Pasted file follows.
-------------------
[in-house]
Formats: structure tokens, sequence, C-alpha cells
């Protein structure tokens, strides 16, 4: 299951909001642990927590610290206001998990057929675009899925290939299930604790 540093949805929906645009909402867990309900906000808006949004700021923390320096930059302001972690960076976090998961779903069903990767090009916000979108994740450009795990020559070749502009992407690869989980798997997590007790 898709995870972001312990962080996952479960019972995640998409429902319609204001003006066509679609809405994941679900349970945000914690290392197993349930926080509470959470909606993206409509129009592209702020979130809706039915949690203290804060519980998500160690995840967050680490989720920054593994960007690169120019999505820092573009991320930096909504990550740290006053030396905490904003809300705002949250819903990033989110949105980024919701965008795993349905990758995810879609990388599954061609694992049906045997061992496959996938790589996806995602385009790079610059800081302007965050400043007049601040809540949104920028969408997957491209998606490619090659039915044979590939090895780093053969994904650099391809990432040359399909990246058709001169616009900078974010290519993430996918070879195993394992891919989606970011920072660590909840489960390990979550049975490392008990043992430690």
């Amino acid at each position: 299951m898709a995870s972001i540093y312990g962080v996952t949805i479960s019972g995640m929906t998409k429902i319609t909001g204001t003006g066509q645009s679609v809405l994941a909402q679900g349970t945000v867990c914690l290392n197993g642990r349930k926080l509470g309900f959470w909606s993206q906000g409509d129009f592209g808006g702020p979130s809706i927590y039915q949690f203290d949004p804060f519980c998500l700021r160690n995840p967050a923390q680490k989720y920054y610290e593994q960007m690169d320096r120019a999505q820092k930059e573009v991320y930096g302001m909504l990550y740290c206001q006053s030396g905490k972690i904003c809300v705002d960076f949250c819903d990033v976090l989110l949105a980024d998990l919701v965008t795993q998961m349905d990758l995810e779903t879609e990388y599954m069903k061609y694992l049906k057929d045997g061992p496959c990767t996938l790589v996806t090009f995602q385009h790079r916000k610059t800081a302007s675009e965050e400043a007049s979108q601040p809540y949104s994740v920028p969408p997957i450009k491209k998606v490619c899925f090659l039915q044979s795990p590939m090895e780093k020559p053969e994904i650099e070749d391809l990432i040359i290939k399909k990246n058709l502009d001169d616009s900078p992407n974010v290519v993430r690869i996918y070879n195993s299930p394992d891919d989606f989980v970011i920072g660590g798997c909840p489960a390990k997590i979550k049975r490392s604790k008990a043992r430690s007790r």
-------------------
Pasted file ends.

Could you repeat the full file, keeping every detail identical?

[in-house]
Formats: structure tokens, sequence, C-alpha cells
């Protein structure tokens, strides 16, 4: 299951909001642990927590610290206001998990057929675009899925290939299930604790 540093949805929906645009909402867990309900906000808006949004700021923390320096930059302001972690960076976090998961779903069903990767090009916000979108994740450009795990020559070749502009992407690869989980798997997590007790 898709995870972001312990962080996952479960019972995640998409429902319609204001003006066509679609809405994941679900349970945000914690290392197993349930926080509470959470909606993206409509129009592209702020979130809706039915949690203290804060519980998500160690995840967050680490989720920054593994960007690169120019999505820092573009991320930096909504990550740290006053030396905490904003809300705002949250819903990033989110949105980024919701965008795993349905990758995810879609990388599954061609694992049906045997061992496959996938790589996806995602385009790079610059800081302007965050400043007049601040809540949104920028969408997957491209998606490619090659039915044979590939090895780093053969994904650099391809990432040359399909990246058709001169616009900078974010290519993430996918070879195993394992891919989606970011920072660590909840489960390990979550049975490392008990043992430690």
């Amino acid at each position: 299951m898709a995870s972001i540093y312990g962080v996952t949805i479960s019972g995640m929906t998409k429902i319609t909001g204001t003006g066509q645009s679609v809405l994941a909402q679900g349970t945000v867990c914690l290392n197993g642990r349930k926080l509470g309900f959470w909606s993206q906000g409509d129009f592209g808006g702020p979130s809706i927590y039915q949690f203290d949004p804060f519980c998500l700021r160690n995840p967050a923390q680490k989720y920054y610290e593994q960007m690169d320096r120019a999505q820092k930059e573009v991320y930096g302001m909504l990550y740290c206001q006053s030396g905490k972690i904003c809300v705002d960076f949250c819903d990033v976090l989110l949105a980024d998990l919701v965008t795993q998961m349905d990758l995810e779903t879609e990388y599954m069903k061609y694992l049906k057929d045997g061992p496959c990767t996938l790589v996806t090009f995602q385009h790079r916000k610059t800081a302007s675009e965050e400043a007049s979108q601040p809540y949104s994740v920028p969408p997957i450009k491209k998606v490619c899925f090659l039915q044979s795990p590939m090895e780093k020559p053969e994904i650099e070749d391809l990432i040359i290939k399909k990246n058709l502009d001169d616009s900078p992407n974010v290519v993430r690869i996918y070879n195993s299930p394992d891919d989606f989980v970011i920072g660590g798997c909840p489960a390990k997590i979550k049975r490392s604790k008990a043992r430690s007790r």